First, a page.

What can be the aim of withholding from children, or let us say from young people, this information about the sexual life of human beings? Is it a fear of arousing interest in such matters prematurely, before it spontaneously stirs in them? Is it a hope of retarding by concealment of this kind the development of the sexual instinct in general, until such time as it can find its way into the only channels open to it in the civilized social order? Is it supposed that children would show no interest or understanding for the facts and riddles of sexual life if they were not prompted to do so by outside influence? Is it regarded as possible that the knowledge withheld from them will not reach them in other ways? Or is it genuinely and seriously intended that later on they should consider everything connected with sex as something despicable and abhorrent from which their parents and teachers wish to keep them apart as long as possible? I am really at a loss so say which of these can be the motive for the customary concealment from children of everything connected with sex. I only know that these arguments are one and all equally foolish, and that I find it difficult to pay them the compliment of serious refutation.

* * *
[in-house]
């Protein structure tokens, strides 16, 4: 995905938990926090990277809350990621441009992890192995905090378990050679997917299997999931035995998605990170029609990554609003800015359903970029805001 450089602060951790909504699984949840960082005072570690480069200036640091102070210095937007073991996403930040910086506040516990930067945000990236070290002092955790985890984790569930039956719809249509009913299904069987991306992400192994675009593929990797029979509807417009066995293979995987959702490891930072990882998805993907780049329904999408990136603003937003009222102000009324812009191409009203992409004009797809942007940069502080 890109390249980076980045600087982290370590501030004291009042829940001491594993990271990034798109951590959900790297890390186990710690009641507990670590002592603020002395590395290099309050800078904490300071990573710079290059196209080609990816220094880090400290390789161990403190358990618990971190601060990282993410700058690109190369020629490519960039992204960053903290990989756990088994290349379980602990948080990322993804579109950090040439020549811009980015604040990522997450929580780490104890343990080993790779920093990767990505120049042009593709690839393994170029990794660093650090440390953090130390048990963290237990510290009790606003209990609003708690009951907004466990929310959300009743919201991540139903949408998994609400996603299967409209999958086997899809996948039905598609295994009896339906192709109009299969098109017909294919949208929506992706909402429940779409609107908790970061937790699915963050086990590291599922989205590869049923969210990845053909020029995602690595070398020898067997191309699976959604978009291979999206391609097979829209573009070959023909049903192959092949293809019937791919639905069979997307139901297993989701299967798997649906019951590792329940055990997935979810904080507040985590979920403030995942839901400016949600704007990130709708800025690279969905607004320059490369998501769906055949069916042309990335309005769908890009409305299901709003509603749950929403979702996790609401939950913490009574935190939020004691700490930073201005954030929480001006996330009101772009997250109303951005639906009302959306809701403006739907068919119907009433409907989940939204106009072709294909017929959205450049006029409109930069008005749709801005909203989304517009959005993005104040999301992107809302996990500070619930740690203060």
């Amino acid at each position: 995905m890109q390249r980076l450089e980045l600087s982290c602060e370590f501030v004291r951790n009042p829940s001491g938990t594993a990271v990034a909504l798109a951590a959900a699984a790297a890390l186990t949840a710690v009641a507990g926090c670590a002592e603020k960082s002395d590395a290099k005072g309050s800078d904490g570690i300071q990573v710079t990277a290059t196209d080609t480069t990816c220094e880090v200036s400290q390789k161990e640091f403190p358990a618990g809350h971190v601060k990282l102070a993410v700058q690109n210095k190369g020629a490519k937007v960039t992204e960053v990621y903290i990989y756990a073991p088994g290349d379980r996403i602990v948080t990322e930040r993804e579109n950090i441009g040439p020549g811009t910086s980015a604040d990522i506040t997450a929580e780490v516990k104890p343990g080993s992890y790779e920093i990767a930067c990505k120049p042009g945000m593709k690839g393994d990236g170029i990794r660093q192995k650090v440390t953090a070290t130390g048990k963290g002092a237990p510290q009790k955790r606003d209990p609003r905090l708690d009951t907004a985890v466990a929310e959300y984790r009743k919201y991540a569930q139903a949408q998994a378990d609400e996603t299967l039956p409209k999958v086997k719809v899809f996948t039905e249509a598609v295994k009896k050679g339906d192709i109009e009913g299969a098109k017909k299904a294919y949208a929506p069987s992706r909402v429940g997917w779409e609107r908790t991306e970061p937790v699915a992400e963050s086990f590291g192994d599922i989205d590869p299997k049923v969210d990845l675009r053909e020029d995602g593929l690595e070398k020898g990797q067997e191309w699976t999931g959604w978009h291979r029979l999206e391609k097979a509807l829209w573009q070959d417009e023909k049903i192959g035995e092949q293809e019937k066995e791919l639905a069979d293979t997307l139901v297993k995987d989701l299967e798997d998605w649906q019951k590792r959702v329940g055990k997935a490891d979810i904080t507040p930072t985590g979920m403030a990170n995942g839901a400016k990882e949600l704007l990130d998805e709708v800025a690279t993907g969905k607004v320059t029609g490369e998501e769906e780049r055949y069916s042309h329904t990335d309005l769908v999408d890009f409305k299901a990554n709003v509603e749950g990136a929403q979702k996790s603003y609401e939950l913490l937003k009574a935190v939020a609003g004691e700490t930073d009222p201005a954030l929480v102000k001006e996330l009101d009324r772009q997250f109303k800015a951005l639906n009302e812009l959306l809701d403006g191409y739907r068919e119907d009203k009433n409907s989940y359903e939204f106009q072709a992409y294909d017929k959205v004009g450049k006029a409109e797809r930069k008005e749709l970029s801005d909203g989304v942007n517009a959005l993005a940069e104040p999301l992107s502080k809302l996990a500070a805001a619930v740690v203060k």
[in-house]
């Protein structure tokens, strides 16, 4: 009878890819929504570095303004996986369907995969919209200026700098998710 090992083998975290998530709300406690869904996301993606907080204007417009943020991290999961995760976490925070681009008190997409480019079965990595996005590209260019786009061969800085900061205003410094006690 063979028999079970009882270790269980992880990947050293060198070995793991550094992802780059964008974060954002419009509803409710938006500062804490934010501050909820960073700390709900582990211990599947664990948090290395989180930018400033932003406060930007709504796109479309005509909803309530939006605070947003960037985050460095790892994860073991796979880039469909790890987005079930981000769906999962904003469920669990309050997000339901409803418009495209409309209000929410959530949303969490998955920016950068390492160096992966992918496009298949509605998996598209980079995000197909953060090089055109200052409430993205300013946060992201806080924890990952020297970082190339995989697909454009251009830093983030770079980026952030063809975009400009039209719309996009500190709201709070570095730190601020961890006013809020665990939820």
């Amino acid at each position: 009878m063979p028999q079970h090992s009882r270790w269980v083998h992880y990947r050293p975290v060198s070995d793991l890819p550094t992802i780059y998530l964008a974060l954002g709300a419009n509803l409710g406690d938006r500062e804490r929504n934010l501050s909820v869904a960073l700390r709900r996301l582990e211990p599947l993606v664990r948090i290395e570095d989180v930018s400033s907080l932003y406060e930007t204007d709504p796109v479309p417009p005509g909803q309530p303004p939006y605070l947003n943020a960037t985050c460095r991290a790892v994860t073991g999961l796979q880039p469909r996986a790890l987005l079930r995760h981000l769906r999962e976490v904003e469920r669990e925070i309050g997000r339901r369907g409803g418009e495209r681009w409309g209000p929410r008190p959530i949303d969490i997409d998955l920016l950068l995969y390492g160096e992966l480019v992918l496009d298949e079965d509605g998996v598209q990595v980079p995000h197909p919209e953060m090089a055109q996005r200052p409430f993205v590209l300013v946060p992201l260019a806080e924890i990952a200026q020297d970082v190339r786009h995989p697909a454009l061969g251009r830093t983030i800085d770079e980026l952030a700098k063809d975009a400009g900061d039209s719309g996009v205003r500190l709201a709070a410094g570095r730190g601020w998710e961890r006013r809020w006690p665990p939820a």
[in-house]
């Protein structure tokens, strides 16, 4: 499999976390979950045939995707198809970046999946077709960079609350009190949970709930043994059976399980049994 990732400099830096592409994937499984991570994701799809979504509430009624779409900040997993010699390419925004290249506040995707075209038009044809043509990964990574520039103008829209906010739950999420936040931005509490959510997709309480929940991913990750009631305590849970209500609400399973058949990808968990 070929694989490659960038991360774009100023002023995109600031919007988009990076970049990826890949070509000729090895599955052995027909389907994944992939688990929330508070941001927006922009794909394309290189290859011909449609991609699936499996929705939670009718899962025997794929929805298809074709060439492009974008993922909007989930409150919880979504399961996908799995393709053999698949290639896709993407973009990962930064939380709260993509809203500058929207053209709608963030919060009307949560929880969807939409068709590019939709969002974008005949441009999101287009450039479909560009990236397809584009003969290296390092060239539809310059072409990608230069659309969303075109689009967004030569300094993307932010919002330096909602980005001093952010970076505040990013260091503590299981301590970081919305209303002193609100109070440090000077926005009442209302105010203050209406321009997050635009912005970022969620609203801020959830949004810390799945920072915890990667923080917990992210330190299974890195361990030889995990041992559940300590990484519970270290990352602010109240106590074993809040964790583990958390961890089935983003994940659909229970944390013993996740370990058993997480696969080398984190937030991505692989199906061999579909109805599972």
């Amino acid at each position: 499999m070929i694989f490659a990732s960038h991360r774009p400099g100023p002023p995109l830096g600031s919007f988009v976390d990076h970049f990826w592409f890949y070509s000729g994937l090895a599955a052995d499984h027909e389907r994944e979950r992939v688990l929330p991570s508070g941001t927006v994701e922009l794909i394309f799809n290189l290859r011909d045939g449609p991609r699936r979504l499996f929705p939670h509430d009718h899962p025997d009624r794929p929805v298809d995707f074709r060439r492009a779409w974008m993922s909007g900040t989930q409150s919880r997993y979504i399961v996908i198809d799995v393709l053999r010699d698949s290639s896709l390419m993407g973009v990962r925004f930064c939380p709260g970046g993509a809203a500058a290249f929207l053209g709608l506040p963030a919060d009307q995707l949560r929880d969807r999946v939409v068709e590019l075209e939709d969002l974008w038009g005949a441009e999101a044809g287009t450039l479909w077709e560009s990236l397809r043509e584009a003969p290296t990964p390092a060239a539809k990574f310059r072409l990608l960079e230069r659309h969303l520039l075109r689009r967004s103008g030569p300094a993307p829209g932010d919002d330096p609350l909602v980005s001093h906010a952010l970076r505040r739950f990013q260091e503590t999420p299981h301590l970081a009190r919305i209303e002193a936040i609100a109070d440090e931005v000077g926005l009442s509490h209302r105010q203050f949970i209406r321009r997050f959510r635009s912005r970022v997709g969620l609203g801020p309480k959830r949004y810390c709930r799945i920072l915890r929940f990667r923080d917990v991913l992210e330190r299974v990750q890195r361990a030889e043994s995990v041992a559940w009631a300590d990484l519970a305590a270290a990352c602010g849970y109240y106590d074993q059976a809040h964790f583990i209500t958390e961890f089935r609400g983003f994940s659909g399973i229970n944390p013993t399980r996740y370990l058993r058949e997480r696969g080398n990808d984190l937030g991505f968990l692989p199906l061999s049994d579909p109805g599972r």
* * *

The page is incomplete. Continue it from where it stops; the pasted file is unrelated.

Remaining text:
Only science can hope to keep technology in some sort of moral order.
In all things it is better to hope than to despair.
No man, perhaps, is so wicked as to commit evil for its own sake. Evil is generally committed under the hope of some advantage the pursuit of virtue seldom obtains. Yet the most successful result of the most virtuous heroism is never without its alloy.
The fruit we wish to pick tomorrow lies hidden in the seed of today. The goals we are to reach and the problems we are to solve tomorrow depend on today's diligence, hope and faith, today's conviction of the almightiness of good.
Every man is rich or poor, according to the proportion between his desires and enjoyments. Of riches as of everything else, the hope is more than the enjoyment. While we consider them as the means to be used at some future time for the attainment of felicity, ardor after them secures us from weariness of ourselves; but no sooner do we sit down to enjoy our acquisitions than we find them insufficient to fill up the vacuities of life.
He seldom lives frugally who lives by chance. Hope is always liberal, and they that trust her promises make little scruple of reveling today on the profits of to-morrow.
Life affords no higher pleasure than that of surmounting difficulties, passing from one step of success to another, forming new wishes and seeing them gratified. He that labors in any great or laudable undertaking has his fatigues first supported by hope and afterwards rewarded by joy.
What we hope ever to do with ease, we must learn first to do with diligence.
You cannot put a great hope into a small soul.